Brenton Brown

Brenton Brown by Alex Wheatle

Brenton Brown

Juliet is consumed with guilt because she knows that her half-brother, Brenton, grew up in children's homes with no family while she received all her mother's love. She marries Clayton, a successful banker, to please her mother. He treats her daughter, Breanna, like his own - but secretly he has always suspected that there has been something going on between Juliet and Brenton. Meanwhile, Juliet and Brenton try to stay away from what they know is a forbidden love...

'The pace of the events which occurs in this book and which affect the characters in immeasurable ways only adds to the beauty and beat of Alex's highly nuanced understanding of life as a minority in contemporary Britain.' A Book Between Friends

Wheatle's dialogue sings.' Guardian

'What distinguishes Brenton Brown, as with Brixton Rock, is a rich layering of motive and emotion that lifts his protagonist far above the pundits' platitudes... Above all, in Brenton's still-enraged mind, social and psychological obstacles to his contentment fuse. So he – and we - can hardly see the joins. That complex motivation makes Wheatle a true novelist, not a sociologist – along, of course, with the robust dialogue, streetwise humour and muscular, mischievous vernacular that grace this book. Via the mixed feelings and scrambled identity of its hero (who even in his hard-working artisan's life can seem to younger tearaways like "a proper Brixton badman"), it does perform fiction's proper role. It makes us see that strife – on the streets or in the mind – may have many fathers. Both actors and victims, free to change but pressured to repeat the patterns of the past, Brenton and his fellow-Brixtonians show that acts (however reckless) have multiple causes. But they also have "consequences" – of guilt, of hurt, of harm – that will "last a lifetime".' Boyd Tonkin, Independent

'While this book was finished long before the (UK) riots, it reminds us of the human beings behind the television pictures. Wheatle understands more than he condemns, but he is tough on his characters. (...) ultimately, this book is about hope. A traumatised childhood, a spell in jail, and getting in with the wrong crowd does not have to mean a life sentence.' Tribune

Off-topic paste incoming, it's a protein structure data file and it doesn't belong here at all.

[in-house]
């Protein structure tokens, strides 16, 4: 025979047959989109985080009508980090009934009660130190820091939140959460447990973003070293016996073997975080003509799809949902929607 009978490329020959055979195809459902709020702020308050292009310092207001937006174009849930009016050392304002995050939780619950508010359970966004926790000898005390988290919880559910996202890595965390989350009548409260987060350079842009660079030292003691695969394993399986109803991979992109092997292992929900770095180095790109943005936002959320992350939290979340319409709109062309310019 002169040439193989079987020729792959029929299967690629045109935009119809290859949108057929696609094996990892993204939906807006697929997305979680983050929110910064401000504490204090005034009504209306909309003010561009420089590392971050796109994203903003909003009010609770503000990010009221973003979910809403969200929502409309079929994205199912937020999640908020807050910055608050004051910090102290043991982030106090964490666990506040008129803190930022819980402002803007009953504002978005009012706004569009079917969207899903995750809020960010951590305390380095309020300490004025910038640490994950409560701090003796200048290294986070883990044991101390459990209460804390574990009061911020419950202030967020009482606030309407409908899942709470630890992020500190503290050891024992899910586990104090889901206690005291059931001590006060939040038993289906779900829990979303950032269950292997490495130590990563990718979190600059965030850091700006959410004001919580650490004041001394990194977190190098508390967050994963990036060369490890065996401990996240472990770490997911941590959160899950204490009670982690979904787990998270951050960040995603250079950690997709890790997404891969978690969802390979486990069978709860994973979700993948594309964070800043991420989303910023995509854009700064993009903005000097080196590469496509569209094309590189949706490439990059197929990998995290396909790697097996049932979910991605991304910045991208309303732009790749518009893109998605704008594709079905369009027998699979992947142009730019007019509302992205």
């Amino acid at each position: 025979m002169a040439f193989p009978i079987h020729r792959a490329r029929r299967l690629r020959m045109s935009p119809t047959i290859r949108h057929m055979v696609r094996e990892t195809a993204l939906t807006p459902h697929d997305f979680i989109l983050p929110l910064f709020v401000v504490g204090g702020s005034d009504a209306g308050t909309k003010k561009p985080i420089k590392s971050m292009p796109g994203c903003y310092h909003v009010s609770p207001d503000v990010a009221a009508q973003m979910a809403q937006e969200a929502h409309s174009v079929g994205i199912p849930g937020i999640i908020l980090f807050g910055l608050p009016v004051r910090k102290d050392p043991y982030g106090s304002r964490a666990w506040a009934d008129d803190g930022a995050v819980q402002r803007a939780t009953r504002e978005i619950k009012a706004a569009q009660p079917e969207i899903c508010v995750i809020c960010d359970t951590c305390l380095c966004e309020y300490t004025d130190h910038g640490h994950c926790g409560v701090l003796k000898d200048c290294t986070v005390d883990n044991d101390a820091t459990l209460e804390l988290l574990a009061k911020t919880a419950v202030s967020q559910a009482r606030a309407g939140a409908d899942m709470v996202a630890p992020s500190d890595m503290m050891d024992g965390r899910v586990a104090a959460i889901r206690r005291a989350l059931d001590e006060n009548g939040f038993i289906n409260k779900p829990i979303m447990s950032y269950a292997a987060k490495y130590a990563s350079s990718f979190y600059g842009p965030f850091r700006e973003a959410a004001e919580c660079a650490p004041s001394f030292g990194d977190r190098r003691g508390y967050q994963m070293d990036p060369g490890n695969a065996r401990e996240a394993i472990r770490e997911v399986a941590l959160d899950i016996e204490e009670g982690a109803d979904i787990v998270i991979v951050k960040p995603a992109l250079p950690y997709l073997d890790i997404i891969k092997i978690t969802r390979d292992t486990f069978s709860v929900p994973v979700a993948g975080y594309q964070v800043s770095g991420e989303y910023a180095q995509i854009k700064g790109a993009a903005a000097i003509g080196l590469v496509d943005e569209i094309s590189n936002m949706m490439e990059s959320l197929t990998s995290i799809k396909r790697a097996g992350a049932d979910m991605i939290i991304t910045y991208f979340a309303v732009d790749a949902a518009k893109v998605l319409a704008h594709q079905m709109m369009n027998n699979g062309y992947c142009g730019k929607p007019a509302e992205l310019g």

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01 Aug 2012
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About the author

  • Alex Wheatle

    Alex Wheatle

    Born in 1963 to Jamaican parents living in Brixton, Alex Wheatle spent most of his childhood in a Surrey children's home. He returned to Brixton in 1977 where he founded the Crucial Rocker sound system and performed his own songs and lyrics under the name of Yardman Irie. He spent a short stint in prison following the Brixton uprising in 1981. Following his release from prison he continued to write poems and lyrics and became known as the Brixton Bard. Alex's first novel, Brixton Rock, was published to critical acclaim in 1999. Five more novels, East of Acre Lane, The Seven Sisters, Island Songs, Checkers and The Dirty South followed, all highly praised. His books are on school reading lists and Alex takes part in Black History Month every year, working with Booktrust and the Children's Discovery Centre to promote reading. He is representing English PEN, and tours the country with his one-man show, Uprising. He teaches in various places, including Lambeth College, holds workshops in prisons and is frequently invited to schools to speak to students, inspiring a passion for literature with his own story. He was awarded an MBE in the Queen's Birthday Honours list for services to literature in 2008. A favourite of reading groups and libraries, he is the UK's most read Black British author. He is working on a non-fiction book about Black Britain and on Young Adult novels.

    Titles by Alex Wheatle

    Brenton Brown by Alex Wheatle
    Brixton Rock
    Home Boys